The Public Health Case for Massive Debt Relief for Africa

A woman arranges dried fish at the deserted fish market in Rufisque on April 9, 2020.
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A woman arranges dried fish at the deserted fish market in Rufisque, Senegal, on April 9, 2020. Image: Seyllou/AFP via Getty

Early, determined steps against COVID-19 across Africa, including strict lockdowns, helped limit deaths—but carried stinging socio-economic costs. To limit the pandemic’s devastating impacts, African countries will need to invest in their health systems, social protection mechanisms and  infrastructure.

That cannot happen unless Africa’s lenders roll out sweeping debt relief.

As of June 11, 2020, the continent has reported 5,678 deaths so far—far below WHO projections that 190,000 could die if containment efforts fail. But now, Africa faces its first economic recession in 25 years, driving many countries to lift the lockdowns—despite an impending second wave.

To make sure vulnerable countries can face the ongoing threat, and cover the soaring costs of fighting the virus, suspending Africa’s debt payments won’t be enough. It’s time to reduce, refinance, and cancel the debts.

Consider that across sub-Saharan Africa, public debt comprises 40–59% of the GDP, making Africa the continent with the fastest growing debt accumulation in the developing world.

But who does Africa owe? 20% of African governments’ external debt is owed to China, 13% to other governments, 32% to private lenders, and 35% to multilateral institutions like the World Bank.

In April the IMF Executive Board approved immediate debt relief for 25 vulnerable countries in the form of grants to cover their debt obligations for 6 months, aimed at freeing up scarce resources for emergency medical efforts. And the World Bank Group is tailoring support to the health, economic and social shocks countries are facing; it has also pushed G20 and G7 economies to suspend debt repayments from the world’s poorest countries, which they committed to beginning May 1st. These measures are encouraging, but international agencies  and  governments should consider larger-scale debt cancelation during the pandemic.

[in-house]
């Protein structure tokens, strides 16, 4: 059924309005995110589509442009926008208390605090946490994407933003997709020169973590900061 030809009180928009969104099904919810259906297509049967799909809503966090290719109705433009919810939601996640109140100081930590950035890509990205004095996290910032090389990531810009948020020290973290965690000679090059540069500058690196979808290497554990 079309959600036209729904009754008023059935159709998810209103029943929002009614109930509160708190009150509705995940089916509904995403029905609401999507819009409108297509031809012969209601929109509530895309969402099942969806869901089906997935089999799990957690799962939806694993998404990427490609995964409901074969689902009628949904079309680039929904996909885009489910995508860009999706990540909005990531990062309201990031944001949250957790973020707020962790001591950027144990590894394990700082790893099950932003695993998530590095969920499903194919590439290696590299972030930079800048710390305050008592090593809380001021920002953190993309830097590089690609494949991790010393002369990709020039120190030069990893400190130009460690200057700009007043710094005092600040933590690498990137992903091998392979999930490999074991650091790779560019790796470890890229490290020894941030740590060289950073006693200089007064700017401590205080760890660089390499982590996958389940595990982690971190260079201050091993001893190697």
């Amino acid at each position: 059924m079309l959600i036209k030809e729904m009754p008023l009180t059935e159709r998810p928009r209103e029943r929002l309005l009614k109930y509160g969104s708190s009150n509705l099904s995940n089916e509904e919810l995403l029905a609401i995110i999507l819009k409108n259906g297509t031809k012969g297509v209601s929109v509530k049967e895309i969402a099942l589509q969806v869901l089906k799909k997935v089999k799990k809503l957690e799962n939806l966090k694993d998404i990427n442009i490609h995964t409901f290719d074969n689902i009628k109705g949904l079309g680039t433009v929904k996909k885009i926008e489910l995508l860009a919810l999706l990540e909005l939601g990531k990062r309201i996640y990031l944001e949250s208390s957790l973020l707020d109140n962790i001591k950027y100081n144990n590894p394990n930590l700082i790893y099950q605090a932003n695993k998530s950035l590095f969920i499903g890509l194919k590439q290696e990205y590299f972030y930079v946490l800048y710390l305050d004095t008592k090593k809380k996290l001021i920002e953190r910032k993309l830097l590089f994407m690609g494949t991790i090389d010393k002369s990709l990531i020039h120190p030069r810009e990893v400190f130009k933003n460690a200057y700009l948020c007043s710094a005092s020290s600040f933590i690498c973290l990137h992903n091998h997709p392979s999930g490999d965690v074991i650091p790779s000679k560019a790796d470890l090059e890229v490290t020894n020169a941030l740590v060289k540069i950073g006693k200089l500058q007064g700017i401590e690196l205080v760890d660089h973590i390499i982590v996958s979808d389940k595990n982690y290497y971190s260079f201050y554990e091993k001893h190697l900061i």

Bilateral creditors should also participate in financial relief efforts for low- and middle-income countries. While China has sent medical expertise and protective equipment, support needs to go beyond “mask diplomacy.” Debt relief from China—one of the world’s largest creditors—may allow African countries to invest in their own health systems instead of relying chiefly on external aid. In April, French President Emmanuel Macron hinted at the possibility of debt cancelation to help African countries manage economically amid the pandemic. France has a history of signing debt reduction-development contracts with heavily indebted countries. Those countries still repay the debt, but the money is then reinvested in grants to finance poverty reduction and strengthen social services. Now is the time for high-income countries to deploy these tools to enable African countries to invest in public health.

For decades, Africa has paid a high price from siloed and short-term global health programs that left little room for strengthening health systems overall. Multilateral and bilateral lenders should consider debt relief strategies and allow for substantial local investment to ease the health and economic crises brought on by COVID-19 in a more sustainable way.

 

Martha Kirabo, MBChB, MPH, is a medical doctor from Uganda with interest in health systems and implementation science in low- and-middle income countries; she is a recent graduate of the Johns Hopkins School of Public Health.  Twitter: @martha_tush

Alix Faddoul, MSc, MPH, is a French-Lebanese international development professional with a background in improving access to health services in low- and-middle income countries, and a focus on the Middle East. Twitter: @alixfdl

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